Photo courtesy of Dave Bouskill, ThePlanetD.com
Last year, India’s Prime Minister Narendra Modi declared June 21 to be International Yoga Day at the United Nations General Assembly and 177 nations supported the resolution. Modi said, “Yoga is an invaluable gift of India’s ancient tradition. It embodies unity of mind and body; thought and action; restraint and fulfillment; harmony between man and nature; a holistic approach to health and well-being. It is not about exercise but to discover the sense of oneness within yourself, the world and the nature. By changing our lifestyle and creating consciousness, it can help us deal with climate change. Let us work towards adopting an International Yoga Day.”
WHEN I STARTED TO attend yoga classes in Toronto more than 20 years ago, I couldn’t bend my back. I remember trying in vain to do basic poses, like “downward dog,” but it was when I attempted cobra, a back bend, that I knew I was in trouble. I could not lift myself more than a few inches off the floor, while everyone around me were floating up in graceful arcs.
So, in the beginning, my yoga practise was almost purely physical. I went to a chiropractor for treatments and attended yoga class diligently, led by a tiny, exuberant Scottish man swathed in white, a member of the 3HO Kundalini organization. Eventually, my spine started to bend and I became much more flexible.
That was my introduction to yoga, an art-and-science that I had long wanted to do, and finally did. From then to now, my yoga practise has ebbed-and-flowed, but my commitment and interest has never really wavered. Over time, my practise deepened, and went through various phases, as I became more and more interested in the entirety of yoga — and not just the physical postures, the asanas.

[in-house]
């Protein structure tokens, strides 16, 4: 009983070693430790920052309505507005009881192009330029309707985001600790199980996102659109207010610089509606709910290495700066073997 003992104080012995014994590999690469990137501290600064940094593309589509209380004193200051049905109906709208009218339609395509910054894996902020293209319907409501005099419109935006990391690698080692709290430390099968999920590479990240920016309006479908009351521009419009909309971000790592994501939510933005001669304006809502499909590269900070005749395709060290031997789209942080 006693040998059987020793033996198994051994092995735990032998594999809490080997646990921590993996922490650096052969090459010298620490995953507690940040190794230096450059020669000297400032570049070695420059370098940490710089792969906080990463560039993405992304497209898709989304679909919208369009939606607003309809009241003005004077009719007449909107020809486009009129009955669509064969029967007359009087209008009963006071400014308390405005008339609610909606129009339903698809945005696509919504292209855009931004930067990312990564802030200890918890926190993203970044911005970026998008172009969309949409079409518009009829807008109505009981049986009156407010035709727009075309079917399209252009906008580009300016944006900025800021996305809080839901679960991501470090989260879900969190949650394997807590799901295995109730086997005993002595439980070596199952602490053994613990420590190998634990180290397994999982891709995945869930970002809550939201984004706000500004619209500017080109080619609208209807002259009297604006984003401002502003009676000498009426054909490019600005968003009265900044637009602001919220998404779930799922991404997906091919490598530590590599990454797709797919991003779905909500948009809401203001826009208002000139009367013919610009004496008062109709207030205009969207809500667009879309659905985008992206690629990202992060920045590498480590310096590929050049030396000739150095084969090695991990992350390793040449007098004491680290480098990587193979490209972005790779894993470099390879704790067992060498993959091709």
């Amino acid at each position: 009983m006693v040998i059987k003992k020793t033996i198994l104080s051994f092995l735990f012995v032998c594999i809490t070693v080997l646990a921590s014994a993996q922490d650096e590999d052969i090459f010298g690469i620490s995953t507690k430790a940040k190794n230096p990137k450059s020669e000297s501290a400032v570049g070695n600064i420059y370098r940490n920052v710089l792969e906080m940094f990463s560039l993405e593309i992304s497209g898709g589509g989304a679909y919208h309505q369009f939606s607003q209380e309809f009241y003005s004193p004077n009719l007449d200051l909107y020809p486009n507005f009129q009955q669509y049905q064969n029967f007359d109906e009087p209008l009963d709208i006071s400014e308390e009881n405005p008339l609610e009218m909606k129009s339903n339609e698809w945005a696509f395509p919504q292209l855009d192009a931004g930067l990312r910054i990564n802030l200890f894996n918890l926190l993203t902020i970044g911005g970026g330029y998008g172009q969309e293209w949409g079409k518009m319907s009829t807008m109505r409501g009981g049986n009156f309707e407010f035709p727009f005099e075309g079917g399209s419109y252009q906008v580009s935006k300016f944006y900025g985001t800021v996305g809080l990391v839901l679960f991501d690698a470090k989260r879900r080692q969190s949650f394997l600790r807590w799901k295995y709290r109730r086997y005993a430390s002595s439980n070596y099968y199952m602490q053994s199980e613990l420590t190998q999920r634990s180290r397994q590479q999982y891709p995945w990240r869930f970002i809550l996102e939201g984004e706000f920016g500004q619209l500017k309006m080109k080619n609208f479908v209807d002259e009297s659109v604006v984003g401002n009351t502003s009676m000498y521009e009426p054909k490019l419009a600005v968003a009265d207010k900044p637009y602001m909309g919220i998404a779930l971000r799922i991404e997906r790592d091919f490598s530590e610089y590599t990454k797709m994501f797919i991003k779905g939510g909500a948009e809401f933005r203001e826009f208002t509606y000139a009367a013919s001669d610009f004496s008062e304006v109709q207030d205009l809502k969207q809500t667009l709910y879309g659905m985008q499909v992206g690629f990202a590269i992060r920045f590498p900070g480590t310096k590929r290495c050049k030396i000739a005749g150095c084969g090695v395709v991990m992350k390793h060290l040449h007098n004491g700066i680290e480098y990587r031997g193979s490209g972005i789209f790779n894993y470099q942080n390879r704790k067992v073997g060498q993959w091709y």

Following the sudden death of my mother (1998), breaking up with my fiance (2001) and the death of my father (2004), I found myself in an intractable depression. It was yoga that helped get me out of it. Breathing and moving. By this time I was practising at Yoga Space in Toronto with a dynamic, caring and magical Flow Yoga teacher named Bibi.
Photo courtesy of Christine Lynes
Breathing & Dreaming of India
Already in my 40s, I decided it was time to finally start living my dreams. My first dream was to become a certified yoga teacher. I was the oldest and least flexible person in my yoga teacher training class, and I was one of the first to complete the program and graduate. It was during yoga teacher training that I had a powerful, cathartic experience (perhaps a kundalini experience) and suddenly felt compelled to go to India.
After 11 months of planning and saving, I flew to India on December 4, 2005 for six months of travel and yoga study / practise. By going to India, I manifested a life-long dream. (And in India, I started writing from my heart. Another life-long dream.)